US Democrats battle in high stakes TV debate

US Democrats battle in high stakes TV debate
Ten Democrats have clashed on immigration and healthcare in the first TV debate of the race to oust President Donald Trump from the White House.

Elizabeth Warren, a liberal firebrand who has been gaining momentum, took centre stage at the primetime forum in Miami, Florida.

A couple of underdogs gulped much-needed political oxygen with zingers on Donald Trump and abortion.

Ten other Democrats in the crowded field will battle on Thursday night.

Millions of voters were expected to tune in for America's biggest political debates in years.

Who was first up?
Ms Warren, a Massachusetts senator, was looking to cement her surge in opinion polls after unveiling a plethora of policy proposals such as free universal healthcare, higher taxes on the rich and breaking up tech giants.

"Who is this economy really working for?" she said in response to the first question. "It's doing great for a thinner and thinner slice at the top."

She attacked drug and oil giants and prison contractors before concluding to a big cheer from the studio audience: "We need to make structural change in our government, in our economy and in our country."

The Massachusetts senator drew more applause as one of only two contenders on stage, alongside New York Mayor Bill de Blasio, to say she supports replacing private medical insurance with government-run healthcare.

An impassioned Ms Warren said: "There are a lot of politicians who say, 'oh, it's just not possible'… what they're really telling you is, they just won't fight for it.

"Well, healthcare is a basic human right and I will fight for basic human rights."

The other nine candidates on stage vied to grab some limelight.

Mr O'Rourke was first to show off his command of Spanish, saying that a stable American democracy should "listen to all voices".

He became a liberal golden boy during an unsuccessful Senate bid last year, but his White House hopes have so far fizzled.

Mr Booker, the New Jersey senator, was the only candidate who did not raise his hand when asked whether he would sign back on to the 2015 Iran nuclear deal as it was originally negotiated under the Obama administration.

On stage, too, were Minnesota Senator Amy Klobuchar; former Obama housing secretary Julian Castro, the only Latino in the race; Representatives Tulsi Gabbard and Tim Ryan; Washington state Governor Jay Inslee; and former congressman John Delaney.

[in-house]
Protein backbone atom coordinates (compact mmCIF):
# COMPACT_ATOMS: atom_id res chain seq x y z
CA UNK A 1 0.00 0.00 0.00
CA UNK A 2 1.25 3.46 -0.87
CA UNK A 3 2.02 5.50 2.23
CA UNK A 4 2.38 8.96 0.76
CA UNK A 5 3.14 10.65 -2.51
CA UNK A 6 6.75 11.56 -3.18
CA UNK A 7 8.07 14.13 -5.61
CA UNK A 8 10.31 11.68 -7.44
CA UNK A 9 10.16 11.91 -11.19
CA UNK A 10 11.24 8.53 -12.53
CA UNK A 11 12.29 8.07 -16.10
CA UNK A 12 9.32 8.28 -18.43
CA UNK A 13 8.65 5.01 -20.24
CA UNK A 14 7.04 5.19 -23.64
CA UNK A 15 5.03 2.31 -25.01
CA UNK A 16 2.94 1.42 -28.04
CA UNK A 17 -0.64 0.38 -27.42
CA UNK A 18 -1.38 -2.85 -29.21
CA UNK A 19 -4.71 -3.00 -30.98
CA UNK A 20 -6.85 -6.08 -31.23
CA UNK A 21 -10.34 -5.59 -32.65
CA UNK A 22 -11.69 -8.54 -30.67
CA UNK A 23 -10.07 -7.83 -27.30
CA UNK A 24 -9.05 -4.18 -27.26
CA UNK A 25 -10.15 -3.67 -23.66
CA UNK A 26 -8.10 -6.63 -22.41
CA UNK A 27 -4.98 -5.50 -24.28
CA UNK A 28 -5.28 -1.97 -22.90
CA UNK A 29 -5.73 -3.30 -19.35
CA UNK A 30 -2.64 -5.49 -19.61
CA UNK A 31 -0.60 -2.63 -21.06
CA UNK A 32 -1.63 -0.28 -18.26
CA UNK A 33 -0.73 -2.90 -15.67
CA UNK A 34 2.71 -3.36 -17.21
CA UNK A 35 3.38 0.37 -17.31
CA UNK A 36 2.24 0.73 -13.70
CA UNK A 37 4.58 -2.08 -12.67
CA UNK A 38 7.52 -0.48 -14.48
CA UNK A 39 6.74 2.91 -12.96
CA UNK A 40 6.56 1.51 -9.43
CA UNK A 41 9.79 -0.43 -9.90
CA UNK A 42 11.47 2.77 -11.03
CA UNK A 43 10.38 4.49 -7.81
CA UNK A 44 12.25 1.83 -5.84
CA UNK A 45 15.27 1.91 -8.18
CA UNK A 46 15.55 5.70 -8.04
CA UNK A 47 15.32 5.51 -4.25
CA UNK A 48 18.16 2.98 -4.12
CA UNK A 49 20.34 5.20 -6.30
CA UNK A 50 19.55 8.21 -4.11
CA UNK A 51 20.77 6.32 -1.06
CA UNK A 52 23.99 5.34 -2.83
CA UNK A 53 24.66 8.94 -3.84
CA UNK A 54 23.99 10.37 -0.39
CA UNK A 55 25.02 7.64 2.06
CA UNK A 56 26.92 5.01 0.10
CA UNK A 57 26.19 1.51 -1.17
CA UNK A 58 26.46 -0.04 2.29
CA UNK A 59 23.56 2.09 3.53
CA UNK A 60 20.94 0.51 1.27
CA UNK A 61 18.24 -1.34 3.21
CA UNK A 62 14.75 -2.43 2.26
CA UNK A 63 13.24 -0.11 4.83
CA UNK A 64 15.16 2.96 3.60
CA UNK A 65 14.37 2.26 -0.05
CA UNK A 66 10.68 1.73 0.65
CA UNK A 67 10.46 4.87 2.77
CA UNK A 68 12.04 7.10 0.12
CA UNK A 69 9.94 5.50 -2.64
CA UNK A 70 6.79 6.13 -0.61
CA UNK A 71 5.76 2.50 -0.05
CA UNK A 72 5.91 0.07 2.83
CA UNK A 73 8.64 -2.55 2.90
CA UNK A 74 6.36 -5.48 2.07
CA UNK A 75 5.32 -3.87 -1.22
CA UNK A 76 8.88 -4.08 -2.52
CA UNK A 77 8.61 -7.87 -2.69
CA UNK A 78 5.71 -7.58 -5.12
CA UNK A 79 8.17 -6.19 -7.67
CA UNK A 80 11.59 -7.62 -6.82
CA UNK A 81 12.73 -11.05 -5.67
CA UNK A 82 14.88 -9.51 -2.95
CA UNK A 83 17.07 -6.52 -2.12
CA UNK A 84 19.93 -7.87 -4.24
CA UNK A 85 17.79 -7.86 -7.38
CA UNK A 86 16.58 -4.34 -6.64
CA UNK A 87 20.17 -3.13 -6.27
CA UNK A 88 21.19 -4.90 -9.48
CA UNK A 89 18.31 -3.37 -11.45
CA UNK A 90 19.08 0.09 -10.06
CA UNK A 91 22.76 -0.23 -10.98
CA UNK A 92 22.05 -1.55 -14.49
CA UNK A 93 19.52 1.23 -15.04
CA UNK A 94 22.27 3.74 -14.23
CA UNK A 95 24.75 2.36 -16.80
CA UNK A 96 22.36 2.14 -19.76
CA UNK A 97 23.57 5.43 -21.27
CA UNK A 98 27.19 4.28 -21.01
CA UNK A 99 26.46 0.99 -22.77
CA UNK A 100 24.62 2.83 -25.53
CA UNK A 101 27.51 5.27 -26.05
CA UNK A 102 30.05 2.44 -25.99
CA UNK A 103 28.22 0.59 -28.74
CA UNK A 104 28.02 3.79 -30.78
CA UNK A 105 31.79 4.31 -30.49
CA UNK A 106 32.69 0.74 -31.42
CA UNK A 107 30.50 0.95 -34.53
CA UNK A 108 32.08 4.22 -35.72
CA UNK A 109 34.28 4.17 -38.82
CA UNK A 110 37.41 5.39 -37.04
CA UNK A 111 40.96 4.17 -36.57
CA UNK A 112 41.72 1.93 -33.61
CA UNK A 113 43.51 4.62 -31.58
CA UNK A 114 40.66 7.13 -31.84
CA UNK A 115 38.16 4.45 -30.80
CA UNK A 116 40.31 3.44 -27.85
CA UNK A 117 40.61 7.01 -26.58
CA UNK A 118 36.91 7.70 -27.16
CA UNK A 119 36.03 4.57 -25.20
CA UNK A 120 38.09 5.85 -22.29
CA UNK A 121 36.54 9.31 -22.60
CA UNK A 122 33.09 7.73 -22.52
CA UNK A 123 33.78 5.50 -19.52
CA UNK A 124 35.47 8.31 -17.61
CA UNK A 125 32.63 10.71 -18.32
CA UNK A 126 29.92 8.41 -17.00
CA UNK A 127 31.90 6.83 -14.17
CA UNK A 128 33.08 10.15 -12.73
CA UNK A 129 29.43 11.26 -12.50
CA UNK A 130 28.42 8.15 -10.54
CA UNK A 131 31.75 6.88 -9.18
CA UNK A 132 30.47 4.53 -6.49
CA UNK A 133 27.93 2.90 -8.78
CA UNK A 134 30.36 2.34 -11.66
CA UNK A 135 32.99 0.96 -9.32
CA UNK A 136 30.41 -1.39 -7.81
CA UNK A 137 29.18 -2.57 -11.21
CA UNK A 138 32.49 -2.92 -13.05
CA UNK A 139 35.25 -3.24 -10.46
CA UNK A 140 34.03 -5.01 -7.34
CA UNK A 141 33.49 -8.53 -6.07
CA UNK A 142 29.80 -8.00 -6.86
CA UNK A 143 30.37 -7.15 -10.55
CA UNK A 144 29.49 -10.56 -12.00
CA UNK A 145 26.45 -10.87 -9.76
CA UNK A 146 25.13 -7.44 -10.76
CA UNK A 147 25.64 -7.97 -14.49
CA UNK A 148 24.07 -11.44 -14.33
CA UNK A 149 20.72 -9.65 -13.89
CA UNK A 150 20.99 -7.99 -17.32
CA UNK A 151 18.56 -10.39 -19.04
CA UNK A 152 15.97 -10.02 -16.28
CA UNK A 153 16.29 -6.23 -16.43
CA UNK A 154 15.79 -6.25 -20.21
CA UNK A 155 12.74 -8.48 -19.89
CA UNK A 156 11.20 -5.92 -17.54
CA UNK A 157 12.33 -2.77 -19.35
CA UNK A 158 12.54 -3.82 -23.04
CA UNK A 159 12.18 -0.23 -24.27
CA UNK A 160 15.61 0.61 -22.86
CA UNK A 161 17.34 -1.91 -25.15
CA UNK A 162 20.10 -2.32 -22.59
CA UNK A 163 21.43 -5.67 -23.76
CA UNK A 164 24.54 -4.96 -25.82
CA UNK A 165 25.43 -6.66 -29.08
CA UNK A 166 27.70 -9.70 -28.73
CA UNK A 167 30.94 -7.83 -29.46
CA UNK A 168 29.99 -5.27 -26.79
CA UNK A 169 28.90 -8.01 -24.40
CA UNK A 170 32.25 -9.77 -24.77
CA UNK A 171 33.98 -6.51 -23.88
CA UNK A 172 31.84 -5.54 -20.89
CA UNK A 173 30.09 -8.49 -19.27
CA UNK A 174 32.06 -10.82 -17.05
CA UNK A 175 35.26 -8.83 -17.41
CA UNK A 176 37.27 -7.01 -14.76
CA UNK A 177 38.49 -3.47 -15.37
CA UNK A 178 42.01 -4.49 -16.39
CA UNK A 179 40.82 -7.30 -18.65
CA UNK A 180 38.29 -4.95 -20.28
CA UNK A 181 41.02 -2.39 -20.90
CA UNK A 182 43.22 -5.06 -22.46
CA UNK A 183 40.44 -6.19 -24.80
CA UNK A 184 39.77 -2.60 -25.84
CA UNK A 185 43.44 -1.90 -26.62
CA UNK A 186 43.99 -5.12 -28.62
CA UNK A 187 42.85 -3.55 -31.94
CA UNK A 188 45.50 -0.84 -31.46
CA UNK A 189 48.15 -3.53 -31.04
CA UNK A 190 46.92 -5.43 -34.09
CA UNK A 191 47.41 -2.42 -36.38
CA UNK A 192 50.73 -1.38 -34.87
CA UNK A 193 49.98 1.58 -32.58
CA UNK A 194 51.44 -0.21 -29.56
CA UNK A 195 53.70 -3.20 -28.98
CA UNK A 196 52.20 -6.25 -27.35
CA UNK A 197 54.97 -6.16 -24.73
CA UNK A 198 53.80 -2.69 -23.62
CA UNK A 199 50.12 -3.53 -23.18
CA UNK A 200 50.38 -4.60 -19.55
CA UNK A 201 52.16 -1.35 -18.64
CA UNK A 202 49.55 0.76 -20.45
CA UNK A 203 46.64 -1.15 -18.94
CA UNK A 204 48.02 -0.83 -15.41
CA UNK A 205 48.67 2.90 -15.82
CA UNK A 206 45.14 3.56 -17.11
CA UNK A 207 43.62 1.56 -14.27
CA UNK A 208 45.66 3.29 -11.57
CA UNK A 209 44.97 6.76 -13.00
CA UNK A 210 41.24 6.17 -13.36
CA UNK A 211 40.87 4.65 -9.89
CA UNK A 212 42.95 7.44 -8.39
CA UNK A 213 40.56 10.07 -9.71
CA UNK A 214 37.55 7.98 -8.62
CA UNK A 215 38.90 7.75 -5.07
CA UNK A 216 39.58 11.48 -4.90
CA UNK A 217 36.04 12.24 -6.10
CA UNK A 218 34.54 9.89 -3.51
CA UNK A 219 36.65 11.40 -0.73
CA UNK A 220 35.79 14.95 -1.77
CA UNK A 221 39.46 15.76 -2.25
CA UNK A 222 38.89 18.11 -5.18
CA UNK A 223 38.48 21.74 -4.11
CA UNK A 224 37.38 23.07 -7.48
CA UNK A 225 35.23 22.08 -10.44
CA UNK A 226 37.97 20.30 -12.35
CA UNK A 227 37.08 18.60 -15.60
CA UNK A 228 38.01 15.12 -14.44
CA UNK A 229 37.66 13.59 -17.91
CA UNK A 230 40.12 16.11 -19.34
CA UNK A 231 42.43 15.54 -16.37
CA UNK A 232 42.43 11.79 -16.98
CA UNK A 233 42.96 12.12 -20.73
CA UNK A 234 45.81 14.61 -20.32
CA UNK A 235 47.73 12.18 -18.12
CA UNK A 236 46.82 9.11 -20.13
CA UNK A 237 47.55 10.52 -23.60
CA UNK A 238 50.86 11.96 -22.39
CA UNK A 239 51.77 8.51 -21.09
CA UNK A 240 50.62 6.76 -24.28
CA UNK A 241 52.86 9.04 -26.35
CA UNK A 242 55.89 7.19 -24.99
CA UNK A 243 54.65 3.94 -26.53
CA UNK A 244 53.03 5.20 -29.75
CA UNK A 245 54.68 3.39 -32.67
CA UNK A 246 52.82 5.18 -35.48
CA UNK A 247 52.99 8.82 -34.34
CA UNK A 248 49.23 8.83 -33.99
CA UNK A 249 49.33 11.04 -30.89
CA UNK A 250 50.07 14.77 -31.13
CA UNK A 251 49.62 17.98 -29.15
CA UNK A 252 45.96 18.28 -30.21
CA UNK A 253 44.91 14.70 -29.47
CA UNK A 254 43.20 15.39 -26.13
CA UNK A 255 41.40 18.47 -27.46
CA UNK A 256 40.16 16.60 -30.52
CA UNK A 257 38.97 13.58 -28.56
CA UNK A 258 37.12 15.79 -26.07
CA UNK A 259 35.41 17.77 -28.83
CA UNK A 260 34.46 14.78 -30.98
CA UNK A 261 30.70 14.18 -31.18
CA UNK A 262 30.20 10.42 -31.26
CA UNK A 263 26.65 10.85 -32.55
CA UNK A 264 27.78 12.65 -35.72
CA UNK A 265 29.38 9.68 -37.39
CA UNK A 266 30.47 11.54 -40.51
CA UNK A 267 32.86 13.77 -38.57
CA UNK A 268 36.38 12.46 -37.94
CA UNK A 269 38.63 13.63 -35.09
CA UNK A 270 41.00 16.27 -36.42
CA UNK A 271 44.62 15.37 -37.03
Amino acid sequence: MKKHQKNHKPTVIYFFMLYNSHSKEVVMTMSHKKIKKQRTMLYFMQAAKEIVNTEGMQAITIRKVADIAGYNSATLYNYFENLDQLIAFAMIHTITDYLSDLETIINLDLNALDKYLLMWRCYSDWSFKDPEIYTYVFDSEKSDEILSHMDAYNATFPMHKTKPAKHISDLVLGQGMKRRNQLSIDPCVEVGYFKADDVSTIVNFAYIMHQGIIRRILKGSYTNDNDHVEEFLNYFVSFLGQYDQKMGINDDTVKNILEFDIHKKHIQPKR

They are all at one per cent or lower in opinion polls.

Asked about a photo of a migrant father and daughter who drowned trying to reach the US, Mr Castro was cheered when he said their deaths were heartbreaking and "it should also piss us all off".

In one of the sharpest exchanges of the night, he clashed with fellow Texan Mr O'Rourke, telling him he should "do your homework" on immigration.

When Mr Inslee talked up his record on reproductive rights, Ms Klobuchar drew applause for retorting: "There's three women up here who have fought pretty hard for a woman's right to choose."

Ms Inslee recovered later when asked by a moderator what is the biggest geopolitical threat to the nation, and he replied to loud acclaim: "The biggest threat to the security of the United States is Donald Trump."

Mr de Blasio distinguished himself on a question about gun violence, saying: "There's something that sets me apart from all my colleagues running in this race and that is for the last 21 years I've been raising a black son in America."

He said his son, Dante, has to use "special caution because there have been too many tragedies between our young men and our police".

All the top 20 candidates need to demonstrate they have the electoral viability and political grit to defeat the Republican president.

What was the president's reaction?
Mr Trump, who is running for a second term in office, seemed unimpressed as he watched the debate aboard Air Force One en route to Japan for a G20 summit.

He unleashed on the debate host, NBC, after it cut to a commercial break halfway through because of a glitch with the microphones.

Mr Trump earlier told Fox Business Network: "Do I want to watch it? Do I want to watch these people? That's a very unexciting group of people."

Who debates on second night?
Two big beasts of the Democratic political jungle, Joe Biden and Bernie Sanders, will offer competing visions for America on Thursday night.

Front-runner Mr Biden, a former US vice-president making his third White House bid, is a pragmatic centrist who is regaining his footing after gaffes and about-turns.

Snapping at his heels is Mr Sanders, a Democratic socialist who is promising a "political revolution" of economic populism, including free healthcare for all and paying off America's $1.6tn student debt mountain.

Youthful mayor Pete Buttigieg, whose dark horse campaign has been rocked by the police shooting of a black man in his home city of South Bend, Indiana, will also be closely watched.

Senator Kamala Harris, the only black woman in the race; Senator Kirsten Gillibrand, who has campaigned on women's issues; and entrepreneur Andrew Yang will also be jockeying for attention.

The line-up for both nights was chosen at random by NBC.

The challenge for contenders will be to shine in a field that is largely aligned in opposition to Mr Trump on hot-button issues such as immigration and climate change.

But there are divisions among them on other thorny topics like whether the president should be impeached, or how to tackle America's healthcare system.

The eventual Democratic White House nominee will be crowned at the party convention in July next year, before the presidential election in November. 
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